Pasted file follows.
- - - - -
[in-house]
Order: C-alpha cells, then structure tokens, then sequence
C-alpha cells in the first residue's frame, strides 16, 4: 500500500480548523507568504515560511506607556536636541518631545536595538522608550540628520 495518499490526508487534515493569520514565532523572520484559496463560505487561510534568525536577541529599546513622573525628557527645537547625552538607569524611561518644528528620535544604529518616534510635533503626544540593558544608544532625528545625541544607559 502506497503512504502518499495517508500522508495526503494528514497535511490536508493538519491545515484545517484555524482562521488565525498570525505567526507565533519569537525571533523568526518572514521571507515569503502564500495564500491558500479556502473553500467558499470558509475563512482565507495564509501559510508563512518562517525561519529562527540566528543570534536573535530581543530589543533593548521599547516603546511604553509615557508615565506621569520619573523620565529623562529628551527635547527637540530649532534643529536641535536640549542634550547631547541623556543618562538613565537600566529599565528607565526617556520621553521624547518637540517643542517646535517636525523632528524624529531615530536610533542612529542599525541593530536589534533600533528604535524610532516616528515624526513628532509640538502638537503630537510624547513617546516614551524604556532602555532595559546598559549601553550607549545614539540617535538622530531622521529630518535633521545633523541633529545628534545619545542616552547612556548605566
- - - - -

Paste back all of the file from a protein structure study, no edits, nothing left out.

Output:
[in-house]
Order: C-alpha cells, then structure tokens, then sequence
C-alpha cells in the first residue's frame, strides 16, 4: 500500500480548523507568504515560511506607556536636541518631545536595538522608550540628520 495518499490526508487534515493569520514565532523572520484559496463560505487561510534568525536577541529599546513622573525628557527645537547625552538607569524611561518644528528620535544604529518616534510635533503626544540593558544608544532625528545625541544607559 502506497503512504502518499495517508500522508495526503494528514497535511490536508493538519491545515484545517484555524482562521488565525498570525505567526507565533519569537525571533523568526518572514521571507515569503502564500495564500491558500479556502473553500467558499470558509475563512482565507495564509501559510508563512518562517525561519529562527540566528543570534536573535530581543530589543533593548521599547516603546511604553509615557508615565506621569520619573523620565529623562529628551527635547527637540530649532534643529536641535536640549542634550547631547541623556543618562538613565537600566529599565528607565526617556520621553521624547518637540517643542517646535517636525523632528524624529531615530536610533542612529542599525541593530536589534533600533528604535524610532516616528515624526513628532509640538502638537503630537510624547513617546516614551524604556532602555532595559546598559549601553550607549545614539540617535538622530531622521529630518535633521545633523541633529545628534545619545542616552547612556548605566